"Now that we have a better understanding of how this happens, we can search for other materials that demonstrate similar properties, which will hopefully lead to even bigger discoveries and better technologies."


Co-authors of the paper, titled "Orbital-Exchange and Fractional Quantum Number Excitations in an f-electron Metal, Yb2Pt2Pb" include lead author Liusuo Wu, William Gannon, Michael Brockmann, Jean-Sebastien Caux, Moosung Kim, Yiming Qiu, John R. Copley, Georg Ehlers, Andrey Podlesnyak, Alexei Tsvelik, Igor Zaliznyak, and Meigan Aronson.

Additional contributions and complementary measurements were obtained from DOE's Brookhaven National Laboratory, the National Institute of Standards and Technology, Stony Brook University, and the University of Amsterdam.

The research conducted at ORNL's Spallation Neutron Source was supported by DOE's Office of Science. The paper is available at

UT-Battelle manages ORNL for the DOE's Office of Science. The Office of Science is the single largest supporter of basic research in the physical sciences in the United States, and is working to address some of the most pressing challenges of our time. For more information, please visit

Media Contact

Jeremy Rumsey


Jeremy Rumsey | EurekAlert!

More articles from Materials Sciences:

nachricht InLight study: insights into chemical processes using light
05.12.2016 | Fraunhofer-Institut für Lasertechnik ILT

nachricht Physics, photosynthesis and solar cells
01.12.2016 | University of California - Riverside

All articles from Materials Sciences >>>

The most recent press releases about innovation >>>

Die letzten 5 Focus-News des innovations-reports im Überblick:

Im Focus: Shape matters when light meets atom

Mapping the interaction of a single atom with a single photon may inform design of quantum devices

Have you ever wondered how you see the world? Vision is about photons of light, which are packets of energy, interacting with the atoms or molecules in what...

Im Focus: Novel silicon etching technique crafts 3-D gradient refractive index micro-optics

A multi-institutional research collaboration has created a novel approach for fabricating three-dimensional micro-optics through the shape-defined formation of porous silicon (PSi), with broad impacts in integrated optoelectronics, imaging, and photovoltaics.

Working with colleagues at Stanford and The Dow Chemical Company, researchers at the University of Illinois at Urbana-Champaign fabricated 3-D birefringent...

Im Focus: Quantum Particles Form Droplets

In experiments with magnetic atoms conducted at extremely low temperatures, scientists have demonstrated a unique phase of matter: The atoms form a new type of quantum liquid or quantum droplet state. These so called quantum droplets may preserve their form in absence of external confinement because of quantum effects. The joint team of experimental physicists from Innsbruck and theoretical physicists from Hannover report on their findings in the journal Physical Review X.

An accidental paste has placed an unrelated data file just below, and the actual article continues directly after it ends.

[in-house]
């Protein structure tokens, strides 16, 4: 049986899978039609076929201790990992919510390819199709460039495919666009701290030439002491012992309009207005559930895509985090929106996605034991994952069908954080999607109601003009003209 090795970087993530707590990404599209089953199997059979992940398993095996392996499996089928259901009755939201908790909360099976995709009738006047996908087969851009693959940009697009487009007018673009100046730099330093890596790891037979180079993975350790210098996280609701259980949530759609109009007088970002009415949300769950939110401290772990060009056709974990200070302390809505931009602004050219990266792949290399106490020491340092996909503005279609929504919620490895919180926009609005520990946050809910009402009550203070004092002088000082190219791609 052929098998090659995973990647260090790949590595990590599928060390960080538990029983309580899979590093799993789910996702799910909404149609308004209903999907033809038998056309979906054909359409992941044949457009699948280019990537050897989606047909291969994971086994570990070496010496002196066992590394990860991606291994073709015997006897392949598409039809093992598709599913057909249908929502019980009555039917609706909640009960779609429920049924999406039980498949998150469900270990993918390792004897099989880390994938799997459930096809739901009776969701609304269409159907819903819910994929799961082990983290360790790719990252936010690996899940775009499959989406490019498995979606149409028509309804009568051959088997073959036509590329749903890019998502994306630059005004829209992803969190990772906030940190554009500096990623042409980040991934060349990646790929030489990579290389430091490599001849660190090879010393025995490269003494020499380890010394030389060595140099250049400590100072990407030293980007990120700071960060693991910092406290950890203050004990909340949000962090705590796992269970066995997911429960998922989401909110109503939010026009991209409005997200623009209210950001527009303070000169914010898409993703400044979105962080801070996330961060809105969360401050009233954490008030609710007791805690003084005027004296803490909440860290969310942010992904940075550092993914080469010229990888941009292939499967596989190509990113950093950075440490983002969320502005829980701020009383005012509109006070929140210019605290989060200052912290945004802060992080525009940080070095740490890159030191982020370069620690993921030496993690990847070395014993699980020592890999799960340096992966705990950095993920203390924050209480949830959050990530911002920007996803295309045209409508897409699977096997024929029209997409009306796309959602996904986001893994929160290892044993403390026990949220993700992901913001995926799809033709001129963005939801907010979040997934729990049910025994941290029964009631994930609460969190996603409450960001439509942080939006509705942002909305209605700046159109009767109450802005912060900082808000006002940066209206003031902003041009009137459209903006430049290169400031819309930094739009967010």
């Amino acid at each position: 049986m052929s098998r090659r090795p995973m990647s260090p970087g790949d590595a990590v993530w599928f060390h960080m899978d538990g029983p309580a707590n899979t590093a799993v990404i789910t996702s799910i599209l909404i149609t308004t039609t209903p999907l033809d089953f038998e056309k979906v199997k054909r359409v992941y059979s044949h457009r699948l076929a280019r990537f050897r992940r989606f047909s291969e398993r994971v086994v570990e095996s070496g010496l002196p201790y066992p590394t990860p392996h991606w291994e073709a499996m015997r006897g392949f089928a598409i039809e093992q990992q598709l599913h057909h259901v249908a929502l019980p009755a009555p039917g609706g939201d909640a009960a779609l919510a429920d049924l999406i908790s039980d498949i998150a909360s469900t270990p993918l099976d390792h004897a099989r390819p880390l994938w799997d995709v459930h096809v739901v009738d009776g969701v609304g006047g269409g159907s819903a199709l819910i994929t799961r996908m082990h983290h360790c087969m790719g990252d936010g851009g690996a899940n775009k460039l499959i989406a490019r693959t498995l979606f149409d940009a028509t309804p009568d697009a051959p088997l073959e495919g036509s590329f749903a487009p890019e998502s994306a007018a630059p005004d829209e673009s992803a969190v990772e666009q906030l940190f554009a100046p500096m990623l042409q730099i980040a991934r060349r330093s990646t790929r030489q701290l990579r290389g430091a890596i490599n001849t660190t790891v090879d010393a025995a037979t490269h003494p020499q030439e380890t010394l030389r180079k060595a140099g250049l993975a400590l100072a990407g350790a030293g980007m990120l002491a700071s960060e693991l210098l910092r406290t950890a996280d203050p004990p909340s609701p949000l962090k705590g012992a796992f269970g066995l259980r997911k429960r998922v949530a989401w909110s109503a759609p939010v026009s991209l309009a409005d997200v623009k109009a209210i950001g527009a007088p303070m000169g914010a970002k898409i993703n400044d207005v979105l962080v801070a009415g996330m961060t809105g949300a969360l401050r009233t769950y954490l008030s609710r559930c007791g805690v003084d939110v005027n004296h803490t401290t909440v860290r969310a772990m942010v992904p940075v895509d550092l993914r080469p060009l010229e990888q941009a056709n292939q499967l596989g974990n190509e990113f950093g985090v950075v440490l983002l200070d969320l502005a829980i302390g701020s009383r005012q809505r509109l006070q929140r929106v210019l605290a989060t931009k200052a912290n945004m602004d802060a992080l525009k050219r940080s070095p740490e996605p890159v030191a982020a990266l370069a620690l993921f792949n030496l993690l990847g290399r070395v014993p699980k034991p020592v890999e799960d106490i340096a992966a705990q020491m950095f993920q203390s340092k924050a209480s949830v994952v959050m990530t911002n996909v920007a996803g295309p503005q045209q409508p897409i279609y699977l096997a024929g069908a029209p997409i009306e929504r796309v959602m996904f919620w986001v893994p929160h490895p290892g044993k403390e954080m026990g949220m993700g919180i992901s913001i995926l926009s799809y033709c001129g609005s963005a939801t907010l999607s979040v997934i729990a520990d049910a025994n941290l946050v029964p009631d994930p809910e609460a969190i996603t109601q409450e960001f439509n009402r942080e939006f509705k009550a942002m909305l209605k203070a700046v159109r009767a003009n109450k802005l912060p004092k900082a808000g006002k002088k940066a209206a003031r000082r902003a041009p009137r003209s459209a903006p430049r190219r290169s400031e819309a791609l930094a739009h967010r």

“Our Quantum droplets are in the gas phase but they still drop like a rock,” explains experimental physicist Francesca Ferlaino when talking about the...

Im Focus: MADMAX: Max Planck Institute for Physics takes up axion research

The Max Planck Institute for Physics (MPP) is opening up a new research field. A workshop from November 21 - 22, 2016 will mark the start of activities for an innovative axion experiment. Axions are still only purely hypothetical particles. Their detection could solve two fundamental problems in particle physics: What dark matter consists of and why it has not yet been possible to directly observe a CP violation for the strong interaction.

The “MADMAX” project is the MPP’s commitment to axion research. Axions are so far only a theoretical prediction and are difficult to detect: on the one hand,...

Im Focus: Molecules change shape when wet

Broadband rotational spectroscopy unravels structural reshaping of isolated molecules in the gas phase to accommodate water

In two recent publications in the Journal of Chemical Physics and in the Journal of Physical Chemistry Letters, researchers around Melanie Schnell from the Max...

All Focus news of the innovation-report >>>



Event News

ICTM Conference 2017: Production technology for turbomachine manufacturing of the future

16.11.2016 | Event News

Innovation Day Laser Technology – Laser Additive Manufacturing

01.11.2016 | Event News

#IC2S2: When Social Science meets Computer Science - GESIS will host the IC2S2 conference 2017

14.10.2016 | Event News

Latest News

IHP presents the fastest silicon-based transistor in the world

05.12.2016 | Power and Electrical Engineering

InLight study: insights into chemical processes using light

05.12.2016 | Materials Sciences

High-precision magnetic field sensing

05.12.2016 | Power and Electrical Engineering

More VideoLinks >>>